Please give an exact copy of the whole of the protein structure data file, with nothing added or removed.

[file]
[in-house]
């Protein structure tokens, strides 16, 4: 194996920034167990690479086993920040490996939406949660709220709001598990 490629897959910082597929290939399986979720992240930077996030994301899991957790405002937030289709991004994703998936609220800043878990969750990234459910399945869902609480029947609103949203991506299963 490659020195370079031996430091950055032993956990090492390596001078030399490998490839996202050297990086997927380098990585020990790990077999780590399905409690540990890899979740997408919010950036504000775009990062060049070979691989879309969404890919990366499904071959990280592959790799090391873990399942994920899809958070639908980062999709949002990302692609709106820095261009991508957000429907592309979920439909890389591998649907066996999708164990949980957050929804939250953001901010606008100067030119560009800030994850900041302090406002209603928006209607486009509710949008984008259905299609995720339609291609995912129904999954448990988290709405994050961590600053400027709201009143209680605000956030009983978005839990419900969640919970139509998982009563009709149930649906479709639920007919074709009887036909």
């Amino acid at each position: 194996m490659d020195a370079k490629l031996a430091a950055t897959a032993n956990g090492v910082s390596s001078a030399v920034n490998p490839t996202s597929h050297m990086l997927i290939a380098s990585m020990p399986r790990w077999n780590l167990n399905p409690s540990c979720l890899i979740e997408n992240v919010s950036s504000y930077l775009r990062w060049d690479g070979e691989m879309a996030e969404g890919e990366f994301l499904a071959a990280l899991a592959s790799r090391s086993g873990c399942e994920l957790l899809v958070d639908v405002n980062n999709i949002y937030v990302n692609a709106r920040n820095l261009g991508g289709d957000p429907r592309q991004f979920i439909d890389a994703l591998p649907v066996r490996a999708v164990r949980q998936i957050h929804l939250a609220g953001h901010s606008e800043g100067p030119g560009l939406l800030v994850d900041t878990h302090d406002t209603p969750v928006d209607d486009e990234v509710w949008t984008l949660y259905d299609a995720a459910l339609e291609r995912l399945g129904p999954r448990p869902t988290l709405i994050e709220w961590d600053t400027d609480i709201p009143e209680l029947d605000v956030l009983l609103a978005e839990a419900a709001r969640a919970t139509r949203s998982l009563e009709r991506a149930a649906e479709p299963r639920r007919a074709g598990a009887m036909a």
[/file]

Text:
[in-house]
């Protein structure tokens, strides 16, 4: 194996920034167990690479086993920040490996939406949660709220709001598990 490629897959910082597929290939399986979720992240930077996030994301899991957790405002937030289709991004994703998936609220800043878990969750990234459910399945869902609480029947609103949203991506299963 490659020195370079031996430091950055032993956990090492390596001078030399490998490839996202050297990086997927380098990585020990790990077999780590399905409690540990890899979740997408919010950036504000775009990062060049070979691989879309969404890919990366499904071959990280592959790799090391873990399942994920899809958070639908980062999709949002990302692609709106820095261009991508957000429907592309979920439909890389591998649907066996999708164990949980957050929804939250953001901010606008100067030119560009800030994850900041302090406002209603928006209607486009509710949008984008259905299609995720339609291609995912129904999954448990988290709405994050961590600053400027709201009143209680605000956030009983978005839990419900969640919970139509998982009563009709149930649906479709639920007919074709009887036909």
């Amino acid at each position: 194996m490659d020195a370079k490629l031996a430091a950055t897959a032993n956990g090492v910082s390596s001078a030399v920034n490998p490839t996202s597929h050297m990086l997927i290939a380098s990585m020990p399986r790990w077999n780590l167990n399905p409690s540990c979720l890899i979740e997408n992240v919010s950036s504000y930077l775009r990062w060049d690479g070979e691989m879309a996030e969404g890919e990366f994301l499904a071959a990280l899991a592959s790799r090391s086993g873990c399942e994920l957790l899809v958070d639908v405002n980062n999709i949002y937030v990302n692609a709106r920040n820095l261009g991508g289709d957000p429907r592309q991004f979920i439909d890389a994703l591998p649907v066996r490996a999708v164990r949980q998936i957050h929804l939250a609220g953001h901010s606008e800043g100067p030119g560009l939406l800030v994850d900041t878990h302090d406002t209603p969750v928006d209607d486009e990234v509710w949008t984008l949660y259905d299609a995720a459910l339609e291609r995912l399945g129904p999954r448990p869902t988290l709405i994050e709220w961590d600053t400027d609480i709201p009143e209680l029947d605000v956030l009983l609103a978005e839990a419900a709001r969640a919970t139509r949203s998982l009563e009709r991506a149930a649906e479709p299963r639920r007919a074709g598990a009887m036909a």